What Is Nuclear Medicine Technology? Definition & History

Ask some people what nuclear medicine technology is and they might have no idea how the thought of something “nuclear” can be combined with medicine. But ask someone who wants to be a nuclear medicine technologist, and they will know that it’s a skilled and interesting profession that sounds somewhat like science fiction but is actually a very common and useful part of modern healthcare.

Nuclear medicine technologists prepare and administer small amounts of radioactive substances and observe how those react in the body for diagnosis and treatments. Nuclear medicine combines knowledge of imaging, chemistry, physics, mathematics, computer technology, and medicine.

The History Of Nuclear Medicine Technology

You could say that the history of nuclear medicine technology began in 1941 when a doctor at Massachusetts General Hospital named Saul Hertz gave a patient the first therapeutic dose of iodine-130. Or, you could trace it back even farther, as the Society of Nuclear Medicine and Molecular Imaging (SNNMI) does, to 1896, when Henri Becquerel discovered mysterious “rays” from uranium, and the following year, when Marie Curie named those mysterious rays “radioactivity.”

The knowledge that certain particles emit radioactivity is the basis of the field of nuclear medicine technology. Scientists learned to harness that radioactivity to provide images of the body at the molecular and cellular level. Molecular imaging involves using very small amounts of radioactive materials called radiopharmaceuticals to aid in producing a visual picture of the body’s structure.

Imaging techniques such as conventional ultrasound and X-rays mainly show anatomy; however, nuclear medicine can provide a more nuanced picture of normal or diseased tissues. The radiopharmaceuticals are detected by special types of cameras tracked by computers. Because of their minute size and pinpointed locations, the radiopharmaceuticals can provide very precise information about their location in the body.

In addition to imaging, nuclear medicine can also be used to treat certain types of cancer and other diseases. Each radionuclide has unique properties that make it useful for certain diagnostic and therapeutic tools. According to the National Center for Biotechnology Information, one of the earliest applications of nuclear medicine was the use of radioactive iodine to treat thyroid cancer. As the discipline developed over the past 50 years, it did so with the support of the Atomic Energy Commission, which has supplied radionuclides to the research community.

Targeted therapies using radioactive pharmaceuticals exploit the unique properties of each particle, such as its type of radiation decay, radiation range, and half-life. One example of how radioactivity is used to pinpoint the location of diseased tissue is through the use of the radiopharmaceutical fluorine-18-fluorodeoxyglucose. This is a sugar molecule that has been “tagged” with radioactive fluorine-18. Cancer cells consume glucose at a faster rate than normal cells. This molecule can be tracked in the body, so that tumor sites can be pinpointed through the detection of increased glucose consumption. When a radioactive pharmaceutical is used to treat a tumor, it is delivered to the tumor site through a carrier, and then the radioactive decay is able to target the cancer cells of the tumor.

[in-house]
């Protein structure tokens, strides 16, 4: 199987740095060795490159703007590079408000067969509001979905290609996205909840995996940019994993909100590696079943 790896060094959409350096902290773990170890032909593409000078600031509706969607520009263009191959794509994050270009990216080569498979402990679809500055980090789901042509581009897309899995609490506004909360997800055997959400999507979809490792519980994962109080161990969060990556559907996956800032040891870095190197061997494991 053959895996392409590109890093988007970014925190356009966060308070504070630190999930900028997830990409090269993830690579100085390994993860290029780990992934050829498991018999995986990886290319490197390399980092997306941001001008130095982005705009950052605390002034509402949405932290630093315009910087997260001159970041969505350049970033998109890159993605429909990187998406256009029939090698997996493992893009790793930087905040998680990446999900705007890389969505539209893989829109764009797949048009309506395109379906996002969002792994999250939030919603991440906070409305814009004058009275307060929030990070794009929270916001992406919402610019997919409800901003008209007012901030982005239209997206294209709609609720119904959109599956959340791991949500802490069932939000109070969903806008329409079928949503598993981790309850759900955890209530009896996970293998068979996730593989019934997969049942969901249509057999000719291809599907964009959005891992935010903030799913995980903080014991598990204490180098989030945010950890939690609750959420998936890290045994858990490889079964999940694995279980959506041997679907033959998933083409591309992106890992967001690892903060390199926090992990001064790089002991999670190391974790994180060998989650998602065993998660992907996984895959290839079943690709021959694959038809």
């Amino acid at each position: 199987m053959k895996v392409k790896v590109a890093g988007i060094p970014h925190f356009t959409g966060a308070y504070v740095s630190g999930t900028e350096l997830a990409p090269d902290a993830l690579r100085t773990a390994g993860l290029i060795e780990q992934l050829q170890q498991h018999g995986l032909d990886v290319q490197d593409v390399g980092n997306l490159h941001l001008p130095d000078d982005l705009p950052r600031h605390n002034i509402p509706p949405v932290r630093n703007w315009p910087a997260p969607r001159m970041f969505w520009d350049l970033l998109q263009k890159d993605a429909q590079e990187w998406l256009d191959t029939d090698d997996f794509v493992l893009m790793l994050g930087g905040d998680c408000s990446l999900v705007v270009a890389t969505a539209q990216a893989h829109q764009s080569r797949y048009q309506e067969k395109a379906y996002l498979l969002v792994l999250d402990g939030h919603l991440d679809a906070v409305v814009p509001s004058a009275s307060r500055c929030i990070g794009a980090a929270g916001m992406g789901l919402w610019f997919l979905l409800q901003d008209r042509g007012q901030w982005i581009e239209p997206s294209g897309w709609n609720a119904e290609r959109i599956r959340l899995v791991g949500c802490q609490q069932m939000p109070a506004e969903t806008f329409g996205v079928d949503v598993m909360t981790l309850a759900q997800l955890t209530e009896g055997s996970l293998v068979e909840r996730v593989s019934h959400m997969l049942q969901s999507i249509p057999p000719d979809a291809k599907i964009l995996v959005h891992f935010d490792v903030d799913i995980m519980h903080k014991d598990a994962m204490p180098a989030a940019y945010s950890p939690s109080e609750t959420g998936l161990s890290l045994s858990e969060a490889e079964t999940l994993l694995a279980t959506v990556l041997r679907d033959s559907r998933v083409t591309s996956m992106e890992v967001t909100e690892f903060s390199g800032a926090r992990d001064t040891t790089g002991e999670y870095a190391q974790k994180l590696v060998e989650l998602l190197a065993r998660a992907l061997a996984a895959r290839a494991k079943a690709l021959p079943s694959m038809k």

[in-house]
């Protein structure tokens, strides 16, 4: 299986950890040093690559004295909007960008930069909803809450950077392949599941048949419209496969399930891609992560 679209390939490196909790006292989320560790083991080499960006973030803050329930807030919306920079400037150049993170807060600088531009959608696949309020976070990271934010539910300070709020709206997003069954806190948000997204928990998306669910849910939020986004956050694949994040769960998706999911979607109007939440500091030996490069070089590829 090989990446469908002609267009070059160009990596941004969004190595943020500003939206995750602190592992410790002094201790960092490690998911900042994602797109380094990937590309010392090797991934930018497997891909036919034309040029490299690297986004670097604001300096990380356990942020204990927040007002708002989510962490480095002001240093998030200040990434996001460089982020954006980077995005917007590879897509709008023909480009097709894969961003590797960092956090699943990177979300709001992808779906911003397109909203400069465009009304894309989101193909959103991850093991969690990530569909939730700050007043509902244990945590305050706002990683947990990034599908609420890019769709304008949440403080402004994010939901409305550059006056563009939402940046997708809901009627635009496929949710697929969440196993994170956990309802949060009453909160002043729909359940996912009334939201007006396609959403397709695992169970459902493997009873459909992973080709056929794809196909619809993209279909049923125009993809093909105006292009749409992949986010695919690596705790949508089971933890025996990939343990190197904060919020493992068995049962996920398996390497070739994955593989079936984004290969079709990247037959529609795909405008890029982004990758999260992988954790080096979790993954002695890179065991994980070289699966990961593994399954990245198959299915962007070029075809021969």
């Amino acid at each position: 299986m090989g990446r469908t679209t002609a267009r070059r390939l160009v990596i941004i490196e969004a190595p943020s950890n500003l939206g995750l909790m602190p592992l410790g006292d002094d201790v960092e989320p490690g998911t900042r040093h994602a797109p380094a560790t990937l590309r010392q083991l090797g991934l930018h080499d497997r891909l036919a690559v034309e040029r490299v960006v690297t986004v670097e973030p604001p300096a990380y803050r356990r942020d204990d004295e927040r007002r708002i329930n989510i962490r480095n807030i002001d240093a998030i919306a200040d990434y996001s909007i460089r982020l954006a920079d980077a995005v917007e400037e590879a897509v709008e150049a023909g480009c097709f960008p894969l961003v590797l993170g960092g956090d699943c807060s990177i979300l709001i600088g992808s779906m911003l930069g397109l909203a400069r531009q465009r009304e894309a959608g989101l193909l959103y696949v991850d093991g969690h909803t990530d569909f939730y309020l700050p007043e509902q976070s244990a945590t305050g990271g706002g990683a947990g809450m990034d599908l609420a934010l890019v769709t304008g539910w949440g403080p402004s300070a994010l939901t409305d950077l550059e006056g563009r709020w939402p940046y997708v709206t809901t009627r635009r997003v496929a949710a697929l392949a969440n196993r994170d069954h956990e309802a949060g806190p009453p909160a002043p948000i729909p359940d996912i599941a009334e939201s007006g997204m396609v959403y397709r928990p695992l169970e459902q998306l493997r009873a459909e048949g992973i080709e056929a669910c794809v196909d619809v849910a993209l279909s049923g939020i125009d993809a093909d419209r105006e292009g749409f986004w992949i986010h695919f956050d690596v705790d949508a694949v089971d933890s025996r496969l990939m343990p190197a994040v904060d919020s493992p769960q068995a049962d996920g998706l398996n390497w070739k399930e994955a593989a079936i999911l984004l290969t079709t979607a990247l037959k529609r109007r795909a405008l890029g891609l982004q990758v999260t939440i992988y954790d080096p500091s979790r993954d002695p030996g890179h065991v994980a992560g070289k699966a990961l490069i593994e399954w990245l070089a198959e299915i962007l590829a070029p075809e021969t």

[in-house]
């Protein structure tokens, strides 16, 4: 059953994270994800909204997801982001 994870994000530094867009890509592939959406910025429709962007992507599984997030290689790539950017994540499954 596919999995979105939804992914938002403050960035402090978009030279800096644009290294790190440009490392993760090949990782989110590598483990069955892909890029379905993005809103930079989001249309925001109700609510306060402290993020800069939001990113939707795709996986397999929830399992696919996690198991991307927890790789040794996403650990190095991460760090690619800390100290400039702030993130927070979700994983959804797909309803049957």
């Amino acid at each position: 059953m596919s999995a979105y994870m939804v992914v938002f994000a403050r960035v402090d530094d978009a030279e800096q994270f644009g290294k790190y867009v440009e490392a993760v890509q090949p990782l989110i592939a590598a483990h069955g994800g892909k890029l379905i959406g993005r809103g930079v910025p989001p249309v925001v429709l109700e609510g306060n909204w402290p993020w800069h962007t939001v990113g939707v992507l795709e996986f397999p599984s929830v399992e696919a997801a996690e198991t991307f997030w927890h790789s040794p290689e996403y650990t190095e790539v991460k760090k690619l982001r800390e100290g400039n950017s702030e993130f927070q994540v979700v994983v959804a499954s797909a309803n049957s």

Today, nuclear medicine technology is used to treat bone pain, thyroid cancer disorders, blood disorders, and several types of cancer, among other issues.

What Does A Career As A Nuclear Medicine Tech Look Like?

A forward-thinking student who wants to pursue a career as a nuclear medicine tech will take as many math and science classes as possible in high school. After that, pursuing a bachelor’s degree in a core science field such as chemistry or biology would be advised. Many schools offer post-baccalaureate certificates for specialization in nuclear medicine technology, while others offer master’s degrees in a nuclear medicine technology program.

While every employment situation is slightly different, it is safe to say that every employer will require certification or licensure following an approved course of study and passing a certifying exam by either the Nuclear Medicine Technology Certification Board or the American Registry of Radiologic Technologists to work as a nuclear medicine technologist.

The Nuclear Medicine Technology Certification Board certifies individuals to practice nuclear medicine. For the highest employability, seek out a nuclear medicine technology program that is accredited by the Joint Review Committee on Educational Programs in Nuclear Medicine Technology (JRCNMT), which is recognized by the Council for Higher Education Accreditation (CHEA) to accredit postsecondary nuclear medicine technology programs.